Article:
Chasmac is a semi-retired guitar teacher who has taught in various schools in London and elsewhere for over 30 years.
Most songwriters of rock and pop music have always held classical composers in high regard for their seemingly effortless ability to conjure up melodies that are memorable and powerful. So it's no surprise that they have made use of some of the more familiar pieces that fans can relate to even if they don't know the origin of the music. There's also the bonus that older classical music is in the public domain with no copyright restrictions in force.
Here are some of the many rock and pop songs that have benefitted from the compositional talents of some past masters of the classical world.
1. "Pictures at an Exhibition" by Emerson, Lake and Palmer
1. Pictures at an Exhibition by Emerson, Lake and Palmer is a 1971 live album based on an 1874 musical work of the same name by the Russian composer, Modeste Mussorgsky. In addition to some original ELP songs, the album contains several stirring pieces from Mussorgsky's famous work such as "The Great Gates of Kiev" and "Promenade".
2. "Cans and Brahms" by Yes
This instrumental keyboard track is played by Yes band member Rick Wakeman on the 1971 album "Fragile". It's taken from the 3rd movement of Johannes Brahms' "Symphony No. 4 in E Minor".
3. "Bourree" by Jethro Tull
This instrumental piece on Jethro Tull's 1969 album "Stand Up" is a version of "Bourree", from Johann Sebastian Bach's early 18th century Lute Suite in E Minor. A Bourree is a traditional French dance, but I doubt if anyone could dance to this highly syncopated version. There are many compositions named Bourree in the classical reportoire dating from this period and earlier.
4. "A Lovers' Concerto" by the Toys
This 1965 song by the Toys takes its melody from the first section of "Minuet in G", a keyboard composition long believed to have been composed by J.S. Bach. Although one of the world's most familiar classical tunes, modern research has determined that the piece was In fact composed by Christian Petzold, a far less well-known German contemporary of Bach.
Apart from a change of meter in which the original time signature was changed from a spritely three-four to a more pedestrian four-four, the song follows the original melody pretty consistently.
5. "It’s Now or Never" by Elvis Presley
The tune of Elvis's 1960 song "It's Now or Never" is based on "O Sole Mio", an 1898 instrumental piece by composer Alfred Mazzucchi, arranged as a Neapolitan song by songwriter Eduardo di Capua with lyrics by Giovanni Capurro. Elvis happened to hear "0 Sole Mio" while on military duty in Europe and wanted to release a modern version of it on his return to the U.S. The modern lyrics are by Wally Gold and Aaron Schroeder.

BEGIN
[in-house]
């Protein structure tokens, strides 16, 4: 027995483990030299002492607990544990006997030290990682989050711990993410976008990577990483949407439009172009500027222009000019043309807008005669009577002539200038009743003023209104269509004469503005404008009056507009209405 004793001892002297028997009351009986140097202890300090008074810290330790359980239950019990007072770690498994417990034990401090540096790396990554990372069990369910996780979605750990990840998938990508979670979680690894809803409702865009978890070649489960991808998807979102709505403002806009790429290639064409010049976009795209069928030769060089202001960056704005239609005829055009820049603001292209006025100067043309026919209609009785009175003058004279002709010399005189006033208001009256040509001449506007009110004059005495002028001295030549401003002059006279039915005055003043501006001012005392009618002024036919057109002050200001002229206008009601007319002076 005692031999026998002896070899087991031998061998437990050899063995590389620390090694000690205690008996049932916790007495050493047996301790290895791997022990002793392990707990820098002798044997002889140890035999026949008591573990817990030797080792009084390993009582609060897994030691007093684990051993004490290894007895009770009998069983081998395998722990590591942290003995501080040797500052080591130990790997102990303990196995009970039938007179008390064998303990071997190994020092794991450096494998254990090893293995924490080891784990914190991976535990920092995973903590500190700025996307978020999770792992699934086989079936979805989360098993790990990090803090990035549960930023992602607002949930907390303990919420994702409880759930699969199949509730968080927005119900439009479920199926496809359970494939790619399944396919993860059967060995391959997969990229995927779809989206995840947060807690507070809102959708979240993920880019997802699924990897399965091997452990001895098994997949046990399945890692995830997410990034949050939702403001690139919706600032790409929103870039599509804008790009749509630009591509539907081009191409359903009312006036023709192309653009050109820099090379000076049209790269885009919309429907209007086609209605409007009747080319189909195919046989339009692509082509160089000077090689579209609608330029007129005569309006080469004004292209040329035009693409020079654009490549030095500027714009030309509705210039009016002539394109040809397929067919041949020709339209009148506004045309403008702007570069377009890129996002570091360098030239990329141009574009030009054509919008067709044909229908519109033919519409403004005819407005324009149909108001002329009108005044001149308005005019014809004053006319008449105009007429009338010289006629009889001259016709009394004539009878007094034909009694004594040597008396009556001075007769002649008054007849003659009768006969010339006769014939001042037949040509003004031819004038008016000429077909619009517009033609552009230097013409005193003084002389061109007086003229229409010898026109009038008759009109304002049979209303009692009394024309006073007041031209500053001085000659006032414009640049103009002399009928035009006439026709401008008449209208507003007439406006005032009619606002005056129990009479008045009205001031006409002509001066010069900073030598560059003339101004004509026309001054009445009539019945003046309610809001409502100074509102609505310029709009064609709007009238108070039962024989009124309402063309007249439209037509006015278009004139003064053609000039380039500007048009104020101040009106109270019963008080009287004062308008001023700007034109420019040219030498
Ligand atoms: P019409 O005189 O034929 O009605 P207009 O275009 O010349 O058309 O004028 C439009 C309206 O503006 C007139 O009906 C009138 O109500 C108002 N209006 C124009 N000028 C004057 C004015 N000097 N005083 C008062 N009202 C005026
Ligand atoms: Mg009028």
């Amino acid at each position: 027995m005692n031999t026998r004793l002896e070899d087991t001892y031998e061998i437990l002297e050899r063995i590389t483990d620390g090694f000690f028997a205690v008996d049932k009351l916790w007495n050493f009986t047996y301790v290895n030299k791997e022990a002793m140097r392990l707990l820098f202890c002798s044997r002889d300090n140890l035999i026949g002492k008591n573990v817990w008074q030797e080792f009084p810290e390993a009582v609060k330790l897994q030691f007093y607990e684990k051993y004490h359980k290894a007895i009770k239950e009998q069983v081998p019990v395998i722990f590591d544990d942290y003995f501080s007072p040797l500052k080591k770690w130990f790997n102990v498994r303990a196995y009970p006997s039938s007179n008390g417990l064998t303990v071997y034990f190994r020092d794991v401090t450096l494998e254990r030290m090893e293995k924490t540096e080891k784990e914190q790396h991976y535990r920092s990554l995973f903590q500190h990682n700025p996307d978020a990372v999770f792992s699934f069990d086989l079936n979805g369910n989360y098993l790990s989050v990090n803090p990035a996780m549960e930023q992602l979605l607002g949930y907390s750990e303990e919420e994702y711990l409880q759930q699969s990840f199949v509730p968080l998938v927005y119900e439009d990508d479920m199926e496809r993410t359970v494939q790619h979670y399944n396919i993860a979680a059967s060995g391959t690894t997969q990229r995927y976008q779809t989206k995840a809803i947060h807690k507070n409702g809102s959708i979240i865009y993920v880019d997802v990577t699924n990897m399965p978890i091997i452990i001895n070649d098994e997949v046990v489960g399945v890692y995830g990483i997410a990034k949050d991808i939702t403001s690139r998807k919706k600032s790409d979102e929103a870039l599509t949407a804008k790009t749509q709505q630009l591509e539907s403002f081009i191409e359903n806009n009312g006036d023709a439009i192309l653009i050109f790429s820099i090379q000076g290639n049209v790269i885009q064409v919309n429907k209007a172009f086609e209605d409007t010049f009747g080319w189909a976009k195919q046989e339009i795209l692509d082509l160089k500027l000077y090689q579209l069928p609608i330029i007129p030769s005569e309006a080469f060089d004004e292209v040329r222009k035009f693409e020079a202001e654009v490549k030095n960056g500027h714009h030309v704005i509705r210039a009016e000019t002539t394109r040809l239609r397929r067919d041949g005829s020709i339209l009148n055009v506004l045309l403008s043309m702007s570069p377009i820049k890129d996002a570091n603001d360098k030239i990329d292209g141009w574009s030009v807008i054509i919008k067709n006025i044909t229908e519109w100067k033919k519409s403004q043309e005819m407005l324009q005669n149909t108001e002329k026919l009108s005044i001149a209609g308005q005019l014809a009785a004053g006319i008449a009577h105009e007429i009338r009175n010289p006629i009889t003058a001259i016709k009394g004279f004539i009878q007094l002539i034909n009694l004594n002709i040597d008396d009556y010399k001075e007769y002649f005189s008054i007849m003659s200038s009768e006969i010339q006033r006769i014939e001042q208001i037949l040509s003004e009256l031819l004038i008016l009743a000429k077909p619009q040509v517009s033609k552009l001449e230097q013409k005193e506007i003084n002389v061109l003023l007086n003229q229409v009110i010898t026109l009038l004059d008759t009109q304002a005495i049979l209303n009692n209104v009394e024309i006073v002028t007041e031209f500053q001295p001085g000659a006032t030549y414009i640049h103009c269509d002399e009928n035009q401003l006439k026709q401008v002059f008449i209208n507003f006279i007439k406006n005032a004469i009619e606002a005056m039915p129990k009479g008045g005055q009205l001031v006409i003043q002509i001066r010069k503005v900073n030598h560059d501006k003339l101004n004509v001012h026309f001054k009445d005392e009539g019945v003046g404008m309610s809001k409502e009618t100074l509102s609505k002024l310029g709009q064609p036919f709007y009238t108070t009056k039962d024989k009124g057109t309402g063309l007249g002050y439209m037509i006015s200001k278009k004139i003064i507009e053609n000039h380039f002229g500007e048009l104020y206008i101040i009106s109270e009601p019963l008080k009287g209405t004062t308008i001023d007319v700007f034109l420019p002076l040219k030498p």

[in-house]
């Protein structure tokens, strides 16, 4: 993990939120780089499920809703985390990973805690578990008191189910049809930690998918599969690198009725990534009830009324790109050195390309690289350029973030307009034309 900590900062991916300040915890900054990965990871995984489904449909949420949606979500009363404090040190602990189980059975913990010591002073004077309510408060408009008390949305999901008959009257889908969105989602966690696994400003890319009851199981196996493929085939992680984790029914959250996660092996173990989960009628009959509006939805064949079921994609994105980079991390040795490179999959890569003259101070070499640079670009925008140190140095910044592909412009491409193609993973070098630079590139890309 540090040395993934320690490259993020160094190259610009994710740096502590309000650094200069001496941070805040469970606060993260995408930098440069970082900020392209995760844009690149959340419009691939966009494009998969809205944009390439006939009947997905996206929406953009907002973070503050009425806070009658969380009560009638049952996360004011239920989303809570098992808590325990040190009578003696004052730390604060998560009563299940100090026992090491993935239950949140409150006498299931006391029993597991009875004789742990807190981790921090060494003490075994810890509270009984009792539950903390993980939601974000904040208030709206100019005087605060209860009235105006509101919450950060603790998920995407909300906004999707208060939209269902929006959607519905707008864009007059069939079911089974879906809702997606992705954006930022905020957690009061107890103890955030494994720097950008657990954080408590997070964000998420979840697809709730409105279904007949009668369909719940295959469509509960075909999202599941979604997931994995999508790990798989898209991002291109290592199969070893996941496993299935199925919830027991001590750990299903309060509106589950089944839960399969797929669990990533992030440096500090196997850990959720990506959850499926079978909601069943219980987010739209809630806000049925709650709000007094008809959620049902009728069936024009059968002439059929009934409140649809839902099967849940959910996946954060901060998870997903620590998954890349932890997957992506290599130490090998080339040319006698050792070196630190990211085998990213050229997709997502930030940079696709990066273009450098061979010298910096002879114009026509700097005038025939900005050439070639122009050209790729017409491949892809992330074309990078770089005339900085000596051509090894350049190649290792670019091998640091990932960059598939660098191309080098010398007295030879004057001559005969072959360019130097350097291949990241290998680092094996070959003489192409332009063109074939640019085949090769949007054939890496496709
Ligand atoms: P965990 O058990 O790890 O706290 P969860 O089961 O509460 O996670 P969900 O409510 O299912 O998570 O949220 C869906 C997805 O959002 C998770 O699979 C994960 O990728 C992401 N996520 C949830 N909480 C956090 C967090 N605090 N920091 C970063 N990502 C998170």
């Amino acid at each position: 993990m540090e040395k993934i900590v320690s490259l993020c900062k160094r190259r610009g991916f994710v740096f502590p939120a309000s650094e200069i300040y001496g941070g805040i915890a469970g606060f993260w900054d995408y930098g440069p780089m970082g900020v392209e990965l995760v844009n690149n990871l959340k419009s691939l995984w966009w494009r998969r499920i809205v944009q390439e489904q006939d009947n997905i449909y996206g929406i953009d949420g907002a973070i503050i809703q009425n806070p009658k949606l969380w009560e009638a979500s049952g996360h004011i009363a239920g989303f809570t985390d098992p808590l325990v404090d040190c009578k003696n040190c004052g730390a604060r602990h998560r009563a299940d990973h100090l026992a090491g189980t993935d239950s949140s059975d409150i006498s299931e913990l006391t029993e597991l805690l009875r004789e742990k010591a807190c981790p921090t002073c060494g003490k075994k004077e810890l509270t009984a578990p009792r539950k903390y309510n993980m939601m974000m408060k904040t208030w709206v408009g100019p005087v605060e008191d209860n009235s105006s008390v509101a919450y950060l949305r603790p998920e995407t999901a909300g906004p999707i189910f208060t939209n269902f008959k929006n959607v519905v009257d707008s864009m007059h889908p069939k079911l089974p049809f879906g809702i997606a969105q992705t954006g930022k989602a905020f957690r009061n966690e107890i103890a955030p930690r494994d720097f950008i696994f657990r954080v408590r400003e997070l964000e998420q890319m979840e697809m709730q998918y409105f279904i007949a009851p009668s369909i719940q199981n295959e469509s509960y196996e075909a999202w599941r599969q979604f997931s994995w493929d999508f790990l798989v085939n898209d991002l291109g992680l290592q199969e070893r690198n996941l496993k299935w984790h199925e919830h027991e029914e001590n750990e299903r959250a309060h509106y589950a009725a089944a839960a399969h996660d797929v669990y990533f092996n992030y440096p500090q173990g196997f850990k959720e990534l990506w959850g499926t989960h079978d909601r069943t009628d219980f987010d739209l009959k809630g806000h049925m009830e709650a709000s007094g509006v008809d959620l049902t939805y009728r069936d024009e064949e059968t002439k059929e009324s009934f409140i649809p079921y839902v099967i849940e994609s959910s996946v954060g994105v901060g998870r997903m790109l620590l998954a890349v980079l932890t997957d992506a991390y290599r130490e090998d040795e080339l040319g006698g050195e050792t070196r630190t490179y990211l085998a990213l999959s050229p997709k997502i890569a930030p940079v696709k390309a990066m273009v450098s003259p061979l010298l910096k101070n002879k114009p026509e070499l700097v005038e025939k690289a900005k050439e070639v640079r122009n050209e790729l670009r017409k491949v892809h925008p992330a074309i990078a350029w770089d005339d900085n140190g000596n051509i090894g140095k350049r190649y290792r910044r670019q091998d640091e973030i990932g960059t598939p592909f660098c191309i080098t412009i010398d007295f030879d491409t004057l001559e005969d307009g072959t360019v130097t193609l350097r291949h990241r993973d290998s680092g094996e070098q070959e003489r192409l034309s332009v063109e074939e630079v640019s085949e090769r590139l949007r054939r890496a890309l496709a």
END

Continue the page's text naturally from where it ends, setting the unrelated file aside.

6. "Also Sprach Zarathustra (2001)" by Eumir Deodato
"Also Sprach Zarathustra (2001)" by Eumir Deodato is a 1973 jazz-funk remake of the opening of "Also Sprach Zarathustra", an 1896 tone poem by the German composer Richard Strauss. Deodato added (2001) to his title in reference to the movie "2001 - A Space Odyssey", which famously featured the original Strauss version. The Deodato version makes an unforgettable appearance in the Peter Sellers movie "Being There".
7. "A 5th of Beethoven" by Walter Murphy and the Big Apple Band
As its name suggests, this disco hit from 1976 is based on the opening movement of Beethoven’s "Symphony No. 5 in C Minor". It reached no.1 in several US and Canadian charts and was featured in several movies including "The Stepford Wives" and "Mystery Men".
8. "Because" by the Beatles
John Lennon was reportedly inspired to write this beautiful song after hearing Yoko Ono play the slow movement of Beethoven’s "Moonlight Sonata". Both share the same key of C sharp minor and are based on slow arpeggio accompaniments, so there's a similar mood of serenity throughout. However, Lennon's song doesn't actually borrow any of the musical material from Beethoven.
9. "Blackbird" by the Beatles
Paul McCartney recalled in an interview that he and George Harrison used to mess around with Bach's "Bourree in E minor", the same Bourree that Jethro Tull made a version of featured earlier in this article. It eventually transformed into "Blackbird" on the Beatles 1968 "White Album". The politically charged lyrics are a different matter altogether though.
10. "Minuetto Allegretto" by the Wombles
The Wombles' 1974 song "Minuetto Allegretto" is based on the 3rd movement of Mozart’s "Symphony no. 41". Arrranged by composer Mike Batt and guitarist Chris Spedding, it was released as a single and also features on the album "Remember You're a Womble".
11. "A Whiter Shade of Pale" by Procol Harem
The music for "A Whiter Shade of Pale" was written by Gary Brooker and Matthew Fisher. The Bass line and chord progression are heavily influenced by the composing style of J.S Bach, especially Bach's famous "Air on a G String" from his "Orchestral Suite no. 3".
12. "Intermezzo" by the Nice
Arranged by Keith Emerson, "Intermezzo" appears on the 1968 album "Ars Longa Vita Brevis". It's taken from the intermezzo movement of "Karelia Suite" by the Finnish composer Jan Sibelius.
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